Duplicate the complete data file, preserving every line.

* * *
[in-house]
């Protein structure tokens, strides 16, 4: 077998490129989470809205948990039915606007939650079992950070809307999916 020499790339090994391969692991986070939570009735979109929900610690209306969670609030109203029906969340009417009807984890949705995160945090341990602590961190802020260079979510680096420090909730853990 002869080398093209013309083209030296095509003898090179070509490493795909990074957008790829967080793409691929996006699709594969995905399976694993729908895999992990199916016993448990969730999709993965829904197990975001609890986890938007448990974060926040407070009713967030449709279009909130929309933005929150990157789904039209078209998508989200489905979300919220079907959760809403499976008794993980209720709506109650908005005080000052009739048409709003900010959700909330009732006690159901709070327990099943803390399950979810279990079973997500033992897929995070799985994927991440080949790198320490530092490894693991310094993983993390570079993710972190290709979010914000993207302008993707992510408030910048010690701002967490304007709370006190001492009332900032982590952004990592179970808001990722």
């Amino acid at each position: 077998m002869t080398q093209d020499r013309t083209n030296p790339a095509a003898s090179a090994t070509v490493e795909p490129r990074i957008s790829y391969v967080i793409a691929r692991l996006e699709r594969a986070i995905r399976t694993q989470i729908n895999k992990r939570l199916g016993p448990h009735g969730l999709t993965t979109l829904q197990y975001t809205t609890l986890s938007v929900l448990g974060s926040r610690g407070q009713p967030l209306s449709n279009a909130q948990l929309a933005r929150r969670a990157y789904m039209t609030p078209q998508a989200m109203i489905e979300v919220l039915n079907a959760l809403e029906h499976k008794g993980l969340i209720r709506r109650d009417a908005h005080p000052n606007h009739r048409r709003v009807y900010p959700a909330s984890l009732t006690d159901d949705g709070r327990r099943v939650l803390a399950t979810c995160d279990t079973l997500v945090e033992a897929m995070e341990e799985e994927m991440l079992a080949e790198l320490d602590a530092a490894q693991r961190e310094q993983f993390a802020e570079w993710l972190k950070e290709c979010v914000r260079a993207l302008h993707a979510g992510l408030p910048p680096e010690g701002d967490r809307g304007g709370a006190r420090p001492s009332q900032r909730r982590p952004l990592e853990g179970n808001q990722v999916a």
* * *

[in-house]
């Protein structure tokens, strides 16, 4: 077998490129989470809205948990039915606007939650079992950070809307999916 020499790339090994391969692991986070939570009735979109929900610690209306969670609030109203029906969340009417009807984890949705995160945090341990602590961190802020260079979510680096420090909730853990 002869080398093209013309083209030296095509003898090179070509490493795909990074957008790829967080793409691929996006699709594969995905399976694993729908895999992990199916016993448990969730999709993965829904197990975001609890986890938007448990974060926040407070009713967030449709279009909130929309933005929150990157789904039209078209998508989200489905979300919220079907959760809403499976008794993980209720709506109650908005005080000052009739048409709003900010959700909330009732006690159901709070327990099943803390399950979810279990079973997500033992897929995070799985994927991440080949790198320490530092490894693991310094993983993390570079993710972190290709979010914000993207302008993707992510408030910048010690701002967490304007709370006190001492009332900032982590952004990592179970808001990722």
């Amino acid at each position: 077998m002869t080398q093209d020499r013309t083209n030296p790339a095509a003898s090179a090994t070509v490493e795909p490129r990074i957008s790829y391969v967080i793409a691929r692991l996006e699709r594969a986070i995905r399976t694993q989470i729908n895999k992990r939570l199916g016993p448990h009735g969730l999709t993965t979109l829904q197990y975001t809205t609890l986890s938007v929900l448990g974060s926040r610690g407070q009713p967030l209306s449709n279009a909130q948990l929309a933005r929150r969670a990157y789904m039209t609030p078209q998508a989200m109203i489905e979300v919220l039915n079907a959760l809403e029906h499976k008794g993980l969340i209720r709506r109650d009417a908005h005080p000052n606007h009739r048409r709003v009807y900010p959700a909330s984890l009732t006690d159901d949705g709070r327990r099943v939650l803390a399950t979810c995160d279990t079973l997500v945090e033992a897929m995070e341990e799985e994927m991440l079992a080949e790198l320490d602590a530092a490894q693991r961190e310094q993983f993390a802020e570079w993710l972190k950070e290709c979010v914000r260079a993207l302008h993707a979510g992510l408030p910048p680096e010690g701002d967490r809307g304007g709370a006190r420090p001492s009332q900032r909730r982590p952004l990592e853990g179970n808001q990722v999916a």